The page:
• Chicken feet
  • Biltong
  • Boerewors
  • Peppermint Crisp tart
  • Bobotie
Pictures and a fuller description available here.

Three Recent Experiences

  1. I recently went to the Zeitz Mocaa and had my breath blown away, it’s a lovely experience and has quickly become one of the top things to do in Cape Town.IMG_9468
  2. A pal celebrated his birthday and we went to the Reverie Social Table. Had such a great time while there that I immediately begun to plan the return visit. Do check it out. Below was the first fish course. IMG_9502
  3. Went with the Mr for our first spa day and we enjoyed it so much, we promised ourselves to do it often enough. Afterwards, we had a nice health lunch.img_9511.jpg

 

Belated Sunday Reads

We mentally compress our networks when we are harassed, bullied or being threatened by job loss. We close ourselves off, isolating ourselves, creating a huge blind spot where we can’t see our resources, allies and opportunities.

Sunday Reads

(Long) Sunday Reads

  1. Great marriage lesson about talking honestly of our growing up experiences
  2. Clothes, beauty and Africa (NY Times)
  3. Uganda’s fastest and cheapest street food: Rolex. Do yourself a favour and google how the typical Ugandan pronounces it 🙂
  4. …. and then a brief history of Vietnam’s street food, the Banh  mi.
  5. School lunches in Japan.
  6. So much good in this story.
  7. Relationship goals. Yes!!
  8. I love mussels and this seems so simple to make at home.
  9. I sometimes feel this way about my accomplishments. Yeah!
  10. I WANNA host an ice cream social too.
  11. Because Lagos loves to party.
  12. Bringing up kids in this day and age is not for the faint hearted.
  13. Giving birth in Guinea is not child’s play.
  14. We must watch Hidden Figures. Very important story to tell!!
  15. Yummy (no egg) ice cream recipe.
  16. This is my plan for September – need to get a proposal out.
  17. I had a similar meal recently at a restaurant, YUMMY cauliflower.
  18. Some more productivity hacks.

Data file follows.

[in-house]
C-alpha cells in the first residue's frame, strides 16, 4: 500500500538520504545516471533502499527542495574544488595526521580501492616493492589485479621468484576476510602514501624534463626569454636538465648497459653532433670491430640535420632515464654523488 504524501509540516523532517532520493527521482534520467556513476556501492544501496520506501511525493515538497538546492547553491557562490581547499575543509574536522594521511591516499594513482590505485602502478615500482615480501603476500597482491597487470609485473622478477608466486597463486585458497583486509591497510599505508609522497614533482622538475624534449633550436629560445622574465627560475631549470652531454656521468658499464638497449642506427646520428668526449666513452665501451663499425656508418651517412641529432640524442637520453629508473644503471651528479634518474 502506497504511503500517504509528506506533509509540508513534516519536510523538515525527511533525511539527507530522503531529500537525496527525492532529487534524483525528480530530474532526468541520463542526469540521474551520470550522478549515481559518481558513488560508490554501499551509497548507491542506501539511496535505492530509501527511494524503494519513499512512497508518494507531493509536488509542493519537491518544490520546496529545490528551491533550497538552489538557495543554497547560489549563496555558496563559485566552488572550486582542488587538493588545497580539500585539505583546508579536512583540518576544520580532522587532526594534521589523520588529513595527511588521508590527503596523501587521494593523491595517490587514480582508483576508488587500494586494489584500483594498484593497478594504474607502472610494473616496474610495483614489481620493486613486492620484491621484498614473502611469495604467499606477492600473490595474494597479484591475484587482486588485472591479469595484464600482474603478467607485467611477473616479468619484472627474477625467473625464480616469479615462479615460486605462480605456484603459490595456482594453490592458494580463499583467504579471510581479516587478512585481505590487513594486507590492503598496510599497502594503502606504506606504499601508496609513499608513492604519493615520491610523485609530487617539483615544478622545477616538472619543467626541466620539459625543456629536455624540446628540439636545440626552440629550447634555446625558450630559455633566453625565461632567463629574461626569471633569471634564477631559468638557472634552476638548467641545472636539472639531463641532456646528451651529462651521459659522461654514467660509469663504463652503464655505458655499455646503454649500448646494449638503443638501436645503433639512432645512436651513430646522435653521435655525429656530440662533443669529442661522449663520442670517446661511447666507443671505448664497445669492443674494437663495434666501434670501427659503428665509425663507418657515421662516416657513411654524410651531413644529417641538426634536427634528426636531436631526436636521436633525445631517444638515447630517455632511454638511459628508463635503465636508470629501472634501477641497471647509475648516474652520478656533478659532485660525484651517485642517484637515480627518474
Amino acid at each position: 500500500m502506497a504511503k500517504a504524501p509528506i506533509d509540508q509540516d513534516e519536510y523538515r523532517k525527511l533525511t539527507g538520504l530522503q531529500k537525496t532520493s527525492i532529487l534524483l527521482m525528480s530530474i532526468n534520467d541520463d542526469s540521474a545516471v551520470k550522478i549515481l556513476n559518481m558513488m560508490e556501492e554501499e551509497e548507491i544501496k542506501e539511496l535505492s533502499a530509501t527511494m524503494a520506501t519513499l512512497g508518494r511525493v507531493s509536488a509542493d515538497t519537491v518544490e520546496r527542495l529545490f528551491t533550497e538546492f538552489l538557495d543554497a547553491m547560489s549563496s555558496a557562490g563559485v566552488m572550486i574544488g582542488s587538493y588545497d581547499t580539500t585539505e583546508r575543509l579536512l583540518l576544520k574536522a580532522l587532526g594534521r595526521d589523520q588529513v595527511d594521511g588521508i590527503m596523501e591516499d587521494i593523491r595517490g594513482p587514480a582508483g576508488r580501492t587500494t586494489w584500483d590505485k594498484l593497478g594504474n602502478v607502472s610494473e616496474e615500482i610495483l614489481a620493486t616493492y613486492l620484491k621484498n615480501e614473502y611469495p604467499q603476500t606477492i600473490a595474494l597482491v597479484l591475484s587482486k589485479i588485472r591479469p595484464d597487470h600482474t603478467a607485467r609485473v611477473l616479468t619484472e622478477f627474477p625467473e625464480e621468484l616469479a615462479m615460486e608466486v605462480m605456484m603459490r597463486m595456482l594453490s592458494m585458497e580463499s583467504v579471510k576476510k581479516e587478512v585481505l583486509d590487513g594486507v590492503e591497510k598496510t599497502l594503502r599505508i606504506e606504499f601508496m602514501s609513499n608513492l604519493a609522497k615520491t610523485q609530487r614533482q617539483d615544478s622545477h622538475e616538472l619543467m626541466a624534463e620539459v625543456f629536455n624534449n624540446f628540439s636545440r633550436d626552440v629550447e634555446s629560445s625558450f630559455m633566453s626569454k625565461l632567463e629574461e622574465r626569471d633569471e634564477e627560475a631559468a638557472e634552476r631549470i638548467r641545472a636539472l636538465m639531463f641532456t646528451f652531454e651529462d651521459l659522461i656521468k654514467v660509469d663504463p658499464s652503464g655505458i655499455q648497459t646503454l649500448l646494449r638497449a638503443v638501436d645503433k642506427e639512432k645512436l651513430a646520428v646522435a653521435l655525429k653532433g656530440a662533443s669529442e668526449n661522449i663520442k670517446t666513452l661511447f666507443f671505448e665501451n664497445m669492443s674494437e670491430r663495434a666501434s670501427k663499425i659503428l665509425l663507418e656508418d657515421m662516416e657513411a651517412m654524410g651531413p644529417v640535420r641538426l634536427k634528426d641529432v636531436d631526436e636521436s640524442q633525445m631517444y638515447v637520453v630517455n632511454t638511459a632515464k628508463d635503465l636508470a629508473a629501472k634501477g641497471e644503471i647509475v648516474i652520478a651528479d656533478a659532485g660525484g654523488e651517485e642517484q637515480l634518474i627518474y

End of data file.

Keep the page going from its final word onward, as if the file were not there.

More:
19. This letter. So true and poignant!

Sunday Reads

  1. Do this to improve your potluck hosting game.
  2. Important subject matter (slavery in literature) and I definitely want to read the book, The Underground Railroad (Colson Whitehad)
  3. Interesting thoughts on appropriating food from another culture. Not unexpectedly, I am more chilled about it provided you show respect.
  4. So much I didn’t know about one of Brazil’s most iconic landmark.
  5. Green bean stir fry.
 

Sunday Reads

  1. This post reminded me that bloggers ARE real people.
  2. Useful apps for the travel bunnies in our midst.
  3. Five uses for your Baseline Survey.
  4. Imagine the impact on the enviroment if all take away coffee/tea mugs were recyclable?
  5. An old friend from home released a song recently, check it out!
  6. I suppose writing a cookery book is like any other project – emotional, time-consuming and involving.
  7. BUT WE are not here for THEM.
  8. Interesting article on food and the Vatican. (Aside: read the comments, ridiculous!)
  9. On travelling while Black IN AFRICA. One. Two. AfDB Report on the same.
  10. A beautiful conspiracy.
  11. Down with small talk or, how to do it better.

My weekend in food

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Went to a fancy Stellenbosch restaurant for lunch with the Mr this past weekend and this is what I had.

XOXO

Sunday Reads

  1. Interesting read on how running a cartel is similar to a legit business.
  2. Another premie story that also broke my heart but is so well written.
  3. Well documented studies that argue for mindful eating and some common blinders to look out for.
  4. Grown up milkshakes anyone?
  5. How we can learn to be more frugal from the poor.

Belated Valentines Day dinner menu

This year I fired the Mr from Valentines Day and decided to plan a three course in-house dinner for the both of us. #iSlayedV-Day. I totally did. I obviously took no pictures but below is the selected menu.